Global warming inspires enterprising solutions

The phone-booth-size machine humming away in a Tucson lab may look like a science-fair project on steroids. Its inventors, however, say it's a potent new weapon in the battle against global warming.

Its task is elegantly direct. The 9-foot-tall device, encased in see-through plastic, scrapes the chief global warming gas — carbon dioxide — right out of the atmosphere. As air wafts through, CO2 sticks to large chemically coated panels while oxygen and other innocuous gases breeze by. The carbon inhaler's developer, Global Research Technologies, is among hundreds of U.S. companies scouring for ways to reduce the world's greenhouse gas emissions and cash in on federal requirements anticipated by 2010 to combat global warming.

"It's a gold rush," says Peter Fusaro, head of consulting firm Global Change Associates.

The CO2-busting industry is exploding as federal legislation to cap the emissions of utilities and other industries grows more likely, offering the prospect of huge profits. Nearly 400 start-ups are operating 600 carbon-mitigation projects in the USA, with the number of companies set to triple the next two years, says consulting firm Point Carbon.

Their product? Carbon offsets. One carbon offset, or credit, equals a ton of CO2 removed from the air.

Hedge funds and investment banks are starting to trade offsets like stocks and bonds, betting they could soar in value if greenhouse gas caps are imposed. JPMorgan jpm expects to buy and sell hundreds of millions of offsets this year, up from tens of millions last year.

For several years, entrepreneurs have had modest success selling credits to corporations and consumers who want to be good citizens and offset the carbon that's produced when they drive cars or use electricity.

Many are deploying tried-and-true techniques such as burning the noxious emissions of landfills and cow manure and restoring forests. Others are testing grander but more controversial strategies, such as growing carbon-absorbing plankton in the South Pacific.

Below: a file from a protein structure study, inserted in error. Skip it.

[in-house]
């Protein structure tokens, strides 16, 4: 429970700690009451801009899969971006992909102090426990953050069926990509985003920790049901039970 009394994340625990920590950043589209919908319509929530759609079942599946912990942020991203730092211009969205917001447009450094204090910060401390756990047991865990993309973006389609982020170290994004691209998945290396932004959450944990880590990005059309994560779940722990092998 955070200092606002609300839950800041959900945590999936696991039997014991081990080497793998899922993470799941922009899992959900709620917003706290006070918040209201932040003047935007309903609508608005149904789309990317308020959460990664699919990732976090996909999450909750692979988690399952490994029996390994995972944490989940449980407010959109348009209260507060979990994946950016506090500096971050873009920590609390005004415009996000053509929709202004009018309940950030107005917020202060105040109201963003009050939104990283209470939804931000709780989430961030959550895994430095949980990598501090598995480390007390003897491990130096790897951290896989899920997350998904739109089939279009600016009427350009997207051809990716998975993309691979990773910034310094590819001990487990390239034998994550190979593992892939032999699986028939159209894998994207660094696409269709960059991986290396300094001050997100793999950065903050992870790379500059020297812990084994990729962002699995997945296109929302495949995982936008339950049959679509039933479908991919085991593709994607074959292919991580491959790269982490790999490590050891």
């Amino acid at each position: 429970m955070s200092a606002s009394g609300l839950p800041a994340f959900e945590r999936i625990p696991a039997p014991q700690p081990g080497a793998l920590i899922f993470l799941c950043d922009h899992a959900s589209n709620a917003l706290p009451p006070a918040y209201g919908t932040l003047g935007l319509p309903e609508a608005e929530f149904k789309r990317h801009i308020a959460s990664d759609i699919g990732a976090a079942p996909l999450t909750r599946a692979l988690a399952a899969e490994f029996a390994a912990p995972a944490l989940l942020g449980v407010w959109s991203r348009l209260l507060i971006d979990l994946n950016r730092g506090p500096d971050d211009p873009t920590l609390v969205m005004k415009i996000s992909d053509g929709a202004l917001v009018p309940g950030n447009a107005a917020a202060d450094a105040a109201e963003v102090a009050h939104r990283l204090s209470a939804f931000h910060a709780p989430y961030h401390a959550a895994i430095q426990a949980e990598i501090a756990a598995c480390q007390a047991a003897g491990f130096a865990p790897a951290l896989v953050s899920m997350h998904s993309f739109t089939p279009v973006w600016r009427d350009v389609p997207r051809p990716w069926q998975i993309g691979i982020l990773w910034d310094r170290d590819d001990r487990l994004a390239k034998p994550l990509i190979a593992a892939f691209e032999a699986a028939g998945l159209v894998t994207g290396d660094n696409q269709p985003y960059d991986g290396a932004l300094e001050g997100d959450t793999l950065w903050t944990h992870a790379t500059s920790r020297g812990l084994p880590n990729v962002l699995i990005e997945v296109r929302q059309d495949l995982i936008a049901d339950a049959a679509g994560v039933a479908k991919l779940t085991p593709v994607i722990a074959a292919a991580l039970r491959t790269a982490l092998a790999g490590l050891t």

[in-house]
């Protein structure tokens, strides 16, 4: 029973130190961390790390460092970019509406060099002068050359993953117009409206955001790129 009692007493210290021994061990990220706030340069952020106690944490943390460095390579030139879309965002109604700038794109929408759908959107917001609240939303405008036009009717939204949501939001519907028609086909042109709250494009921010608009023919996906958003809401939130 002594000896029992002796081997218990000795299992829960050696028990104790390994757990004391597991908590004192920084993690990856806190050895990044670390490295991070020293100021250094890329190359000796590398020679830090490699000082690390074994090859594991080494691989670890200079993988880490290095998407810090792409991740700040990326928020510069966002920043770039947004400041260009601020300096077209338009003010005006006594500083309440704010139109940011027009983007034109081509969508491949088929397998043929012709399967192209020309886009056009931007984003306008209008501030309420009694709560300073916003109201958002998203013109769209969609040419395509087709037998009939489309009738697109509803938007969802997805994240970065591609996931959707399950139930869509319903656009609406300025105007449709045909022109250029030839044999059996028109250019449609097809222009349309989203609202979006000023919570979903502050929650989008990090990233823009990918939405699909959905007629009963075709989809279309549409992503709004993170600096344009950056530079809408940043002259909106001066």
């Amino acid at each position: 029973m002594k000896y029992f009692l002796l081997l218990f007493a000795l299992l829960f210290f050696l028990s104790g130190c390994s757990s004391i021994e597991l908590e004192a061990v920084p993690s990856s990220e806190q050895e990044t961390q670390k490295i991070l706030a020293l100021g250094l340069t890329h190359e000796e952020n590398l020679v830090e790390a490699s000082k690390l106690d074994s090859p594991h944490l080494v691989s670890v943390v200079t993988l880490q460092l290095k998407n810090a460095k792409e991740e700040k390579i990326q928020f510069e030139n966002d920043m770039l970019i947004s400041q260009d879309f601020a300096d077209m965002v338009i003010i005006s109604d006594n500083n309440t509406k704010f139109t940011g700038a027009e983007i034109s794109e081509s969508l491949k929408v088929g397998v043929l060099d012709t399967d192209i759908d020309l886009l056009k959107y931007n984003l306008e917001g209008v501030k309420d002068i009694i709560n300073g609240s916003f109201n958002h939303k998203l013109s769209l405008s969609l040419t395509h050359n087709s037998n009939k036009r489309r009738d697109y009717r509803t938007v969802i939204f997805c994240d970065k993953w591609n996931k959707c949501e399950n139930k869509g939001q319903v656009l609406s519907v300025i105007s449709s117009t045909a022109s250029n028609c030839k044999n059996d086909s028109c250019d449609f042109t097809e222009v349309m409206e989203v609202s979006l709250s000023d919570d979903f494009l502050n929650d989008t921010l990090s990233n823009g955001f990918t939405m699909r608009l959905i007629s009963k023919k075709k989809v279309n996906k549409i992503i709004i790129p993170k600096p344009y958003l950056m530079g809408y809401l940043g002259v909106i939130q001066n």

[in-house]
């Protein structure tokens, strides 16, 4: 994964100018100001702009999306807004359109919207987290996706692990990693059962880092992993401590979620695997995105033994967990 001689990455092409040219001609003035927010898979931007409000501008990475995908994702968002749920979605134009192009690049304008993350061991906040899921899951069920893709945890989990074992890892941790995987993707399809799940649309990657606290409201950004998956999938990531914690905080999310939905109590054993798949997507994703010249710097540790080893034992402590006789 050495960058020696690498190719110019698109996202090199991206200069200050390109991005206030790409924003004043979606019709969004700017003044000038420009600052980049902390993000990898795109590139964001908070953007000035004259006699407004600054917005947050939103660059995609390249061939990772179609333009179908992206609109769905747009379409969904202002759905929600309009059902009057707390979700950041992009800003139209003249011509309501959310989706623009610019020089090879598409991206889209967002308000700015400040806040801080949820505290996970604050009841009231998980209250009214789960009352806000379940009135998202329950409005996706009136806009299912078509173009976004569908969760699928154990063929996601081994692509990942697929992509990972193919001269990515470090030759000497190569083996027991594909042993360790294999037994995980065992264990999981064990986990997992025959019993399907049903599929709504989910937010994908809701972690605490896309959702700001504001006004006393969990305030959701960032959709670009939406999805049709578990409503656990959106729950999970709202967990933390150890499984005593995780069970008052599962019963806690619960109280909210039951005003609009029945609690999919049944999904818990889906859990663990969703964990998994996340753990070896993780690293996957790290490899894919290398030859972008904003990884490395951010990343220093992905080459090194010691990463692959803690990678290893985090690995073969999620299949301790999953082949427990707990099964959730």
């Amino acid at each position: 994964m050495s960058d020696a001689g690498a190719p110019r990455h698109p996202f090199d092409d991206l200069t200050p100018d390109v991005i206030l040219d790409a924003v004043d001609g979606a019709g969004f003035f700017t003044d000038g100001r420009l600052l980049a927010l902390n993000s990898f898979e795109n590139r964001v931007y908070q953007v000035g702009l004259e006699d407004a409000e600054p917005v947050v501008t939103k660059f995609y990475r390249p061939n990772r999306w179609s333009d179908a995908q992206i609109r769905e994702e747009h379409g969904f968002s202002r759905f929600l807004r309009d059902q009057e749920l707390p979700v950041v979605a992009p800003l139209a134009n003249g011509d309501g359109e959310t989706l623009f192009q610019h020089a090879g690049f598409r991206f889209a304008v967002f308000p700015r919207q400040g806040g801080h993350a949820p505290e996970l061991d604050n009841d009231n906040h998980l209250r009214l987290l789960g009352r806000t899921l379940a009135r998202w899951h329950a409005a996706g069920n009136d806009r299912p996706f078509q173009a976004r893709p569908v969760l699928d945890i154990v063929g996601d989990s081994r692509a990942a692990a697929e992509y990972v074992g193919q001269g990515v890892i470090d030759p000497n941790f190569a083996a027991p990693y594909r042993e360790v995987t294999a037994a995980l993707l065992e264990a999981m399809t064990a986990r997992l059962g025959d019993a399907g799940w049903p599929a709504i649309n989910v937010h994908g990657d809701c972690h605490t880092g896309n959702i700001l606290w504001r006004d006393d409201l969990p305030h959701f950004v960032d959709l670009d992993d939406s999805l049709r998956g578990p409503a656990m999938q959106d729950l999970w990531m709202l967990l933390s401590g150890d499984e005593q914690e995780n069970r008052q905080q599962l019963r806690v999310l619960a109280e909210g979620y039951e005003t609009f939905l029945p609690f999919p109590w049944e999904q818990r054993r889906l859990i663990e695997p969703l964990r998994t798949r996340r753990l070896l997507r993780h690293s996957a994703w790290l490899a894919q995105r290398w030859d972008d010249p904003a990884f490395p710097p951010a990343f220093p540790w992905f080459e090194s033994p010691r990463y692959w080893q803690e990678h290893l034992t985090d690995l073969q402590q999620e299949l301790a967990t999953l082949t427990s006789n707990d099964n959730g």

The voluntary market for U.S. offsets is still meager, though it more than doubled last year to $150 million to $200 million, says research firm Ecosystem Marketplace. In Europe, which has complied with mandatory carbon limits since 2005 under the Kyoto treaty, the offset market hit $10 billion last year. Sales in the USA, the world's biggest carbon emitter, could be as high as $175 billion by 2020 if a federal cap is approved, says research firm New Carbon Finance.

Such legislation has grown all but inevitable. Although President Bush opposes carbon caps, Democratic presidential candidates Hillary Clinton and Barack Obama, and Republican front-runner John McCain all favor curbs. Many analysts expect a law to be passed by 2010 and caps to start as early as 2012.

Under a bill that cleared a Senate committee in December, global-warming discharges by major polluting U.S. industries would be cut 71% by 2050. A cap and trade system would be created to spur progress. Utilities, oil companies and manufacturers that exceed their emissions caps would buy allowances — which don't yet exist — from others in those industries that fall under their limits. Unlike an offset, which is a ton of carbon extracted from the air, an allowance lets a company emit a ton of CO2.

The number of allowances would fall over the years, driving up prices, as the government lowers maximum emissions.

Costs come down on consumers

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